In the months before the December 6, 2019 attack, while in the United States, Alshamrani had specific conversations with overseas AQAP associates about plans and tactics. In fact, he was communicating with AQAP right up until the attack, and conferred with his associates until the night before he undertook the murders.

The evidence derived from Alshamrani’s unlocked phones has already proven useful in protecting the American people. In particular, a counterterrorism operation targeting AQAP operative Abdullah al-Maliki, one of Alshamrani’s overseas associates, was recently conducted in Yemen.

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5 Responses to Feds unlock iPhones of terror suspect who murdered three U.S. sailors in Florida terror shooting at naval base; “No thanks to Apple” William Barr says

  1. Avatar

    John Appleseed Reply Report comment

    May 23, 2020 at 8:11 am

    The education level of your typical class of individuals who tread on others is minor in it’s understanding of the laws of God. Otherwise known as right and wrong. Two wrongs don’t make a right. Ain’t that right Billy Bar.

  2. Avatar

    Anonymous Reply Report comment

    May 22, 2020 at 11:39 pm

    I find it funny that Barr says we can’t let big companies rule our country…. isn’t that what conservatives want? They give tax breaks to big companies and billionaires. The rich run this country, the top 1% and they don’t give a shit about taxpayers.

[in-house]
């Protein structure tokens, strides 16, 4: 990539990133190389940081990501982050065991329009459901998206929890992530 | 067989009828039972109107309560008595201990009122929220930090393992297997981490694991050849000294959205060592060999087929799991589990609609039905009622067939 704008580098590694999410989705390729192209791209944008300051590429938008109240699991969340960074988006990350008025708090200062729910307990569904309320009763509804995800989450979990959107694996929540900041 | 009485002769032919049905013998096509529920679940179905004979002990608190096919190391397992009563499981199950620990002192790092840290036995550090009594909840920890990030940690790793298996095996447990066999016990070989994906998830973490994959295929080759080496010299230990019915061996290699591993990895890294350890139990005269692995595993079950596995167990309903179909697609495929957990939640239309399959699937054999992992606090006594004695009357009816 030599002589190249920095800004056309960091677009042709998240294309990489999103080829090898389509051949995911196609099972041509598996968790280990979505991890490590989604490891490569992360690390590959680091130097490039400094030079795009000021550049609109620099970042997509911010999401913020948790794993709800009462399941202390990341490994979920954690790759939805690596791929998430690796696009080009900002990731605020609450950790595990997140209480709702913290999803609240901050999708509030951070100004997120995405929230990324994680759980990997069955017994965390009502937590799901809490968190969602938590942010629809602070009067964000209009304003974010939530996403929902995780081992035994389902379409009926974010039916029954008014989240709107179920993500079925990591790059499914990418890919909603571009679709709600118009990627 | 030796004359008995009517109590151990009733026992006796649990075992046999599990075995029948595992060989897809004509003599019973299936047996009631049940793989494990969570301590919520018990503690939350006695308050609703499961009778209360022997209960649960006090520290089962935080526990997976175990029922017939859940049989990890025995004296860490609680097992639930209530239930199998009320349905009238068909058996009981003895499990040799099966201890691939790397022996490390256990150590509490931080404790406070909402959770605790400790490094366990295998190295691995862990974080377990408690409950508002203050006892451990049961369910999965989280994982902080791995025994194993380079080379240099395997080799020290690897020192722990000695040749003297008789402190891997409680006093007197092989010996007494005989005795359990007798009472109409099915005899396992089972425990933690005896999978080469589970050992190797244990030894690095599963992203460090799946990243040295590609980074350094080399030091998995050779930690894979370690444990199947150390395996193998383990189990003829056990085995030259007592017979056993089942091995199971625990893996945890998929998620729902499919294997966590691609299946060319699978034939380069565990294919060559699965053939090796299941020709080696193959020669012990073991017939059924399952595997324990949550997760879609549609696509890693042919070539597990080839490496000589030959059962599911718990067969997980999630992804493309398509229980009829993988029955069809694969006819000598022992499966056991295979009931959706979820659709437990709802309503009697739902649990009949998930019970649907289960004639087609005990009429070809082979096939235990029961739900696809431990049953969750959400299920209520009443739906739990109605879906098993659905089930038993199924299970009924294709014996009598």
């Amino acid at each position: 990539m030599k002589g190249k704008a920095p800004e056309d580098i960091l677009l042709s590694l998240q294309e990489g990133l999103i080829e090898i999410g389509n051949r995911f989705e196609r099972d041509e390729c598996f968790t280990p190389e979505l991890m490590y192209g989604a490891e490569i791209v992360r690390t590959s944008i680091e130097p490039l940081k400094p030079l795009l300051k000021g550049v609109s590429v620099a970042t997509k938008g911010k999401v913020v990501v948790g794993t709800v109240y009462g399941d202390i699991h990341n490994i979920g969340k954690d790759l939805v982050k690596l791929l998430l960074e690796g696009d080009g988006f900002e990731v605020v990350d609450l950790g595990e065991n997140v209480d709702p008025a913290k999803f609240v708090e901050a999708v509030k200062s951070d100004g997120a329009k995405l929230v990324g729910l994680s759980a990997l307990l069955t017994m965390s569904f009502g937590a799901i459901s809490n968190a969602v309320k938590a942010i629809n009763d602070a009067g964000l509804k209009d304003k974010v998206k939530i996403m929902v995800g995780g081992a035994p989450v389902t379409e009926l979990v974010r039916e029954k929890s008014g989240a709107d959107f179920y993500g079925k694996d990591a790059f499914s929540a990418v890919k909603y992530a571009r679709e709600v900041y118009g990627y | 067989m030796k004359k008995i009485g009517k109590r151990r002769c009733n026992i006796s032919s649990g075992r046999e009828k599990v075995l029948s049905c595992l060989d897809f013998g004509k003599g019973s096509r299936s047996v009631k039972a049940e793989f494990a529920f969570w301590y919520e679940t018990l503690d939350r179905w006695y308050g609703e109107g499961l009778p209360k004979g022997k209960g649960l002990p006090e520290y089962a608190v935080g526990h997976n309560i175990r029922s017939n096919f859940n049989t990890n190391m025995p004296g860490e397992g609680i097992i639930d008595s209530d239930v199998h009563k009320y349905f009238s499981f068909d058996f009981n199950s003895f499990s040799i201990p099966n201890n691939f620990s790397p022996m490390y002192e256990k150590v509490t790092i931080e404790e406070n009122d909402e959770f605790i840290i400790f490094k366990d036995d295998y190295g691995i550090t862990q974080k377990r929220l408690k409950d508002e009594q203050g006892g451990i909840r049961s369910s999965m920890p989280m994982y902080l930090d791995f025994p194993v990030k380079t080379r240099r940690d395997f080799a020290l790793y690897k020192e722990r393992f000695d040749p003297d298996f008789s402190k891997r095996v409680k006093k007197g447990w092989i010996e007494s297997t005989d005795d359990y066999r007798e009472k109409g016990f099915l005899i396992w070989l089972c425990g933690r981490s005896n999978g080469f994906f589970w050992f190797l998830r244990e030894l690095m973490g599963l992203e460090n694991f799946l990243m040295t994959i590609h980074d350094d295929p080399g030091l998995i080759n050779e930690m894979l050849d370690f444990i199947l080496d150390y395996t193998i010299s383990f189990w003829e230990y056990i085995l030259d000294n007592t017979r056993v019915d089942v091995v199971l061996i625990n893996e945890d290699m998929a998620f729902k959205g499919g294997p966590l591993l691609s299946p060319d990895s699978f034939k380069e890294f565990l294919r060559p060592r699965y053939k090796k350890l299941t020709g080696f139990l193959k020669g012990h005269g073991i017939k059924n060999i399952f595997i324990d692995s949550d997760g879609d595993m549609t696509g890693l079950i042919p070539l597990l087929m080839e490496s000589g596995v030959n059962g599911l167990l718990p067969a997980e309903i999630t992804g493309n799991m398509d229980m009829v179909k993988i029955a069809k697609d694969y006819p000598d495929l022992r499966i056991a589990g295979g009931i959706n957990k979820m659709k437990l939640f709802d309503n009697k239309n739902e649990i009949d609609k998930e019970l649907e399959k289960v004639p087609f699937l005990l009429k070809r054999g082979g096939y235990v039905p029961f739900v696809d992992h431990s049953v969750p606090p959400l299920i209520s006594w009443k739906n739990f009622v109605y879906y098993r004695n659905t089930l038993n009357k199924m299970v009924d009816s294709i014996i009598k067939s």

3. Avatar

    Anonymous Reply Report comment

    May 22, 2020 at 10:36 am

    “The bottom line: our national security cannot remain in the hands of big corporations who put dollars over lawful access and public safety. The time has come for a legislative solution.”
    Those words should chill people to the bone. If Congress were to pass something like this, it would fly right in the face of the Fourth Amendment which bars the government from unreasonable search and seizure of an individual or their private property.
    It wouldn’t take long for,” Oh you were speeding, we’re checking through your phone for anything else you might have possibly have ever done.
    For those of you who don’t/won’t believe, the Patriot Act is a good example.
    “The Patriot Act was the first of many changes to surveillance laws that made it easier for the government to spy on ordinary Americans by expanding the authority to monitor phone and email communications, collect bank and credit reporting records, and track the activity of innocent Americans on the Internet. While most Americans think it was created to catch terrorists, the Patriot Act actually turns regular citizens into suspects.” https://www.aclu.org/issues/national-security/privacy-and-surveillance/surveillance-under-patriot-act
    What about the “secret” searches? “The Patriot Act allows federal law enforcement to delay giving notice when they conduct secret searches of Americans’ homes and offices. A fundamental change to Fourth Amendment privacy protections and search warrants. This means the government agents can enter a house,apartment,or office with a search warrant while the occupant is away, search through their property and take photographs- in some cases seizing property and electronic communications- and not telling the owner till later.” https://www.aclu.org/issues/national-security/privacy-and-surveillance/surveillance-under-patriot-act

  4. Avatar

    Anonymous Reply Report comment

    May 22, 2020 at 8:38 am

    Apple needs to be broken down and split up.

    • Avatar

      Anonymous Reply Report comment

      May 23, 2020 at 7:56 pm

      Why, because you don’t agree with their decisions?
      They don’t have a monopoly like Bell Telephone did back in the 70’s, so, why?